Stars of Slapstick #111: Wesley Ruggles
Today is the birthday of movie director Wesley Ruggles (1889-1972). The younger brother of actor Charlie Ruggles, Wesley too started out on the stage, acting in musical comedies, stock companies and minstrel shows before joining up with Keystone in 1914. He appears in seven Keystone comedy shorts, most of them Syd Chaplin’s “Gussle” movies, as well as the Chaplin feature A Submarine Pirate. Through Syd, he next went over to support Charlie Chaplin in several of his Essanay films and a couple of his early Mutuals:
By 1917 he was directing shorts and features for Vitagraph, both comedies and dramas; through the end of the silent period, he also directed for FBO and Universal. Among the dozens of films he made during this period, of special note were several he made for Universal’s “Gumps” series (based on the comic strip) in 1926. His talkie period was similarly eclectic. The most notable comedy was Mae West’s I’m No Angel (1933), but he had several other successes in other genres, such as Cimarron (1931, for which he was nominated for an Oscar) and Arizona (1940). The critical and box office failure of London Town (1946), England’s first Technicolor musical, effectively made it his last film.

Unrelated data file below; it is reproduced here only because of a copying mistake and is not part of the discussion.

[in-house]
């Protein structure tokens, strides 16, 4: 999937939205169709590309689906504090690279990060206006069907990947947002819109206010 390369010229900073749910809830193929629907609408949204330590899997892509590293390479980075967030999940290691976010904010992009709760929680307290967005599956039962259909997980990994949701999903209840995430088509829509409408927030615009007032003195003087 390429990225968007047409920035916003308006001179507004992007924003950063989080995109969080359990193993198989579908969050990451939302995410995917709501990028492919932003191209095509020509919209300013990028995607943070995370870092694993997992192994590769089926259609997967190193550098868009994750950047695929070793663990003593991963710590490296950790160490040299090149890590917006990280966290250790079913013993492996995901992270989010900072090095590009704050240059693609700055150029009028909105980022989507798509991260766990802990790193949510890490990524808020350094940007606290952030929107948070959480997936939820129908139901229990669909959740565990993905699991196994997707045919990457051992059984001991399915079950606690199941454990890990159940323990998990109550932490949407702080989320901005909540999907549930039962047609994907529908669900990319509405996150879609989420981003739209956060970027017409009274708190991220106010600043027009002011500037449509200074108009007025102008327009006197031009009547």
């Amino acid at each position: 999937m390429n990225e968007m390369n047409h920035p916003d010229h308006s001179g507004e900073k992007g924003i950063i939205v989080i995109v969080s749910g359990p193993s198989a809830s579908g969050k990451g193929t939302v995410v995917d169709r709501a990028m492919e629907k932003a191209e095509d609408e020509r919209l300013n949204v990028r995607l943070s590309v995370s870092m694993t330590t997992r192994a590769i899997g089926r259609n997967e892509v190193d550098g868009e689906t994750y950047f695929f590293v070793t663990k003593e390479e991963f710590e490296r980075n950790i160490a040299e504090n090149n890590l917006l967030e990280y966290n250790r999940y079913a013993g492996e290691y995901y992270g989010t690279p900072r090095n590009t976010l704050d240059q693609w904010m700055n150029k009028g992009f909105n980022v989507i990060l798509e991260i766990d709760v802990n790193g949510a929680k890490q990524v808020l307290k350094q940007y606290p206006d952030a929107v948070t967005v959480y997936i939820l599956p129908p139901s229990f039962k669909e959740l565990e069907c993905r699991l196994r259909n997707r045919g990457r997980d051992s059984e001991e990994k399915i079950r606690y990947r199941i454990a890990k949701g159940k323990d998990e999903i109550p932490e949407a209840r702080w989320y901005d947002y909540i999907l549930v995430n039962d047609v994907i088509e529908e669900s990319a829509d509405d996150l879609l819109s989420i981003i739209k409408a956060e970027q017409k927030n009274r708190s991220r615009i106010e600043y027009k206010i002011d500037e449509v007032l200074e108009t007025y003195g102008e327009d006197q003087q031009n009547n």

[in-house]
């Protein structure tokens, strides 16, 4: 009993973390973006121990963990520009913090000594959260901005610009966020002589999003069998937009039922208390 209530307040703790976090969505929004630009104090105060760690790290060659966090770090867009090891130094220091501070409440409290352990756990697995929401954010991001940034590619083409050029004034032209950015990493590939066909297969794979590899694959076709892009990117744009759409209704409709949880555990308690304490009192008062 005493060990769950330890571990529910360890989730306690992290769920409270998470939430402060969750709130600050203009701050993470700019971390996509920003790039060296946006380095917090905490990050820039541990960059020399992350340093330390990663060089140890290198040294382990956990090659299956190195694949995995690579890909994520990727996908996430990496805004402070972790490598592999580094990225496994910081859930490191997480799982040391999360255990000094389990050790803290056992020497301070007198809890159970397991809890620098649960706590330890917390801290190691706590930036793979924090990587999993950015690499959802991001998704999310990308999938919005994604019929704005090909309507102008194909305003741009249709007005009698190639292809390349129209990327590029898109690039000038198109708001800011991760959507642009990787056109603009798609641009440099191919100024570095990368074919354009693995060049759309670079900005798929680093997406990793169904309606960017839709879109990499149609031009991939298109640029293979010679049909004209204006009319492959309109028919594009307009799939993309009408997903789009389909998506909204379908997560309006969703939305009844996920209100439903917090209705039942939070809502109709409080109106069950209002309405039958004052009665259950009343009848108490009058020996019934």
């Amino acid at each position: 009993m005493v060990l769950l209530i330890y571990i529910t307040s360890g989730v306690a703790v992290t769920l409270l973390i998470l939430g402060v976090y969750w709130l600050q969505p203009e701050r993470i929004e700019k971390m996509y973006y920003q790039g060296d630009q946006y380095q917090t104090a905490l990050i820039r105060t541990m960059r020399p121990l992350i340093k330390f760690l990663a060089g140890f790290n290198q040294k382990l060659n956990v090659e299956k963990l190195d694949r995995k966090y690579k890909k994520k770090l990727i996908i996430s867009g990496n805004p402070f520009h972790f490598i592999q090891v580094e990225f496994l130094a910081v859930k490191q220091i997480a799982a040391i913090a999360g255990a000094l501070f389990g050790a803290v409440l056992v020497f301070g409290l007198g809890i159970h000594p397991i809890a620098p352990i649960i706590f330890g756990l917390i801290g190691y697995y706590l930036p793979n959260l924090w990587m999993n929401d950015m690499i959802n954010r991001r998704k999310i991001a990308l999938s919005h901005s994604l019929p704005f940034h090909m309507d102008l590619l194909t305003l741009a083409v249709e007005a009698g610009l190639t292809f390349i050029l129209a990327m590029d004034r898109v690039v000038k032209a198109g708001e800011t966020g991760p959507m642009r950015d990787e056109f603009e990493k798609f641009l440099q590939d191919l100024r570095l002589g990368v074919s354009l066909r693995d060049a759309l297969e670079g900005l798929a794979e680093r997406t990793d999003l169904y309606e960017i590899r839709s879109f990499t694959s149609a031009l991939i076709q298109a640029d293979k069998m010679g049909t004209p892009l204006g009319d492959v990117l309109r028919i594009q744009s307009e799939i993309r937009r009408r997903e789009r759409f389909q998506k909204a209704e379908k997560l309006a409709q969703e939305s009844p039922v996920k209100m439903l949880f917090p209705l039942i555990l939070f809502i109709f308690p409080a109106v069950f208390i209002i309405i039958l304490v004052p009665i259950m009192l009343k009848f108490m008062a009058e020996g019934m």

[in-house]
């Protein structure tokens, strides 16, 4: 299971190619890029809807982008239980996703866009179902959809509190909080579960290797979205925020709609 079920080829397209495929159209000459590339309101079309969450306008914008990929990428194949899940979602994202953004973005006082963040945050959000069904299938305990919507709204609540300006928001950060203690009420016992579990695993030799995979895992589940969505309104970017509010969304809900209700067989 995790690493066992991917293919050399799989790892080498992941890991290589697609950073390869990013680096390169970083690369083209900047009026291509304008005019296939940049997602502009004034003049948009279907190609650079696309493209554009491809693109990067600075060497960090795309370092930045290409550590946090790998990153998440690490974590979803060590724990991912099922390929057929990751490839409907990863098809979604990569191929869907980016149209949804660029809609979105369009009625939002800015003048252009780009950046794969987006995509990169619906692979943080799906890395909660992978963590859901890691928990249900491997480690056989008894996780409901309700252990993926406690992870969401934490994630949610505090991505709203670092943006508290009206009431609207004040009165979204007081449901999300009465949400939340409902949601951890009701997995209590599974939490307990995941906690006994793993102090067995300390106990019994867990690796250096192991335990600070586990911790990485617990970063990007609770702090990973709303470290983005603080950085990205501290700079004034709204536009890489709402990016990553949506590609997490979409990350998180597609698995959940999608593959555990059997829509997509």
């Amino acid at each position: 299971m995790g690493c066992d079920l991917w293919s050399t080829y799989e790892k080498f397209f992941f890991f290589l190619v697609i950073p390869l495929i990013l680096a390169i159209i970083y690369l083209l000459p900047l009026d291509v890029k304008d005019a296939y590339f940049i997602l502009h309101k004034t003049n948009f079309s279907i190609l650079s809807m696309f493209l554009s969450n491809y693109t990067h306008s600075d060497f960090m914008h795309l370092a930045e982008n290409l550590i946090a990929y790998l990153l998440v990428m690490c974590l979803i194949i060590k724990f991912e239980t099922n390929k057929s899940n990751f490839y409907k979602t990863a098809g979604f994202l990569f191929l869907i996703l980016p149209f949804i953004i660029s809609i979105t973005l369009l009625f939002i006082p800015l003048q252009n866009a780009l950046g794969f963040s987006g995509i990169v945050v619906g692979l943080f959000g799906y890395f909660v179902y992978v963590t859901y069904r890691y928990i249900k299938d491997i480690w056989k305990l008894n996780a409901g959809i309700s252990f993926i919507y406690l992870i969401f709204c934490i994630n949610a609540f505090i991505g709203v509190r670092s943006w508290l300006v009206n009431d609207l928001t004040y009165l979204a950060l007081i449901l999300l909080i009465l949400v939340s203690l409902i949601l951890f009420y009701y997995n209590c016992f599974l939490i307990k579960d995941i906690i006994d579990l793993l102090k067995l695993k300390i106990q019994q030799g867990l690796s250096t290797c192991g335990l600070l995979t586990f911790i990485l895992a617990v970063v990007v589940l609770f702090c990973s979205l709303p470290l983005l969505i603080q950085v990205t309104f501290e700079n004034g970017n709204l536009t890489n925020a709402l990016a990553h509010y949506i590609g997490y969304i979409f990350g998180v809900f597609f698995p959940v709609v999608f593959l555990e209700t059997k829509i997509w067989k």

Now here he is in one of his best parts as a silent comedy performer, as The Crook in Chaplin’s Police:
To learn more about silent and slapstick comedy please check out my new book: Chain of Fools: Silent Comedy and Its Legacies from Nickelodeons to Youtube, just released by Bear Manor Media, also available from amazon.com etc etc etc